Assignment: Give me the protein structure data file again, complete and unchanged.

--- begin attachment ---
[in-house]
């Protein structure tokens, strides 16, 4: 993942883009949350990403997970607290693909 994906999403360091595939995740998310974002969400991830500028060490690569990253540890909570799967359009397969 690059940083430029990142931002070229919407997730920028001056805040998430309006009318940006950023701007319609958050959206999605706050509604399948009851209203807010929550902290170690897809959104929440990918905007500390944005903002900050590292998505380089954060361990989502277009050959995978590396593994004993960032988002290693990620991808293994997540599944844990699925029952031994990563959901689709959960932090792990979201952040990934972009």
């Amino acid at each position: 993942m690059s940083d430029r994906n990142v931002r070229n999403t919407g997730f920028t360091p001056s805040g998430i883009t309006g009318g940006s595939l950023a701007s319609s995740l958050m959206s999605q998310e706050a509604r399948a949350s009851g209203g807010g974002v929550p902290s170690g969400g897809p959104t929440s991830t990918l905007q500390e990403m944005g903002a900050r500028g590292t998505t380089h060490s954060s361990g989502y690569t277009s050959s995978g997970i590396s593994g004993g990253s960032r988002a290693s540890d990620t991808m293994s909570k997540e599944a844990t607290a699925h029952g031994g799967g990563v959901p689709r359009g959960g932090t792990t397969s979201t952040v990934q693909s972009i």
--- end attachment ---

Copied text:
[in-house]
């Protein structure tokens, strides 16, 4: 993942883009949350990403997970607290693909 994906999403360091595939995740998310974002969400991830500028060490690569990253540890909570799967359009397969 690059940083430029990142931002070229919407997730920028001056805040998430309006009318940006950023701007319609958050959206999605706050509604399948009851209203807010929550902290170690897809959104929440990918905007500390944005903002900050590292998505380089954060361990989502277009050959995978590396593994004993960032988002290693990620991808293994997540599944844990699925029952031994990563959901689709959960932090792990979201952040990934972009």
């Amino acid at each position: 993942m690059s940083d430029r994906n990142v931002r070229n999403t919407g997730f920028t360091p001056s805040g998430i883009t309006g009318g940006s595939l950023a701007s319609s995740l958050m959206s999605q998310e706050a509604r399948a949350s009851g209203g807010g974002v929550p902290s170690g969400g897809p959104t929440s991830t990918l905007q500390e990403m944005g903002a900050r500028g590292t998505t380089h060490s954060s361990g989502y690569t277009s050959s995978g997970i590396s593994g004993g990253s960032r988002a290693s540890d990620t991808m293994s909570k997540e599944a844990t607290a699925h029952g031994g799967g990563v959901p689709r359009g959960g932090t792990t397969s979201t952040v990934q693909s972009i």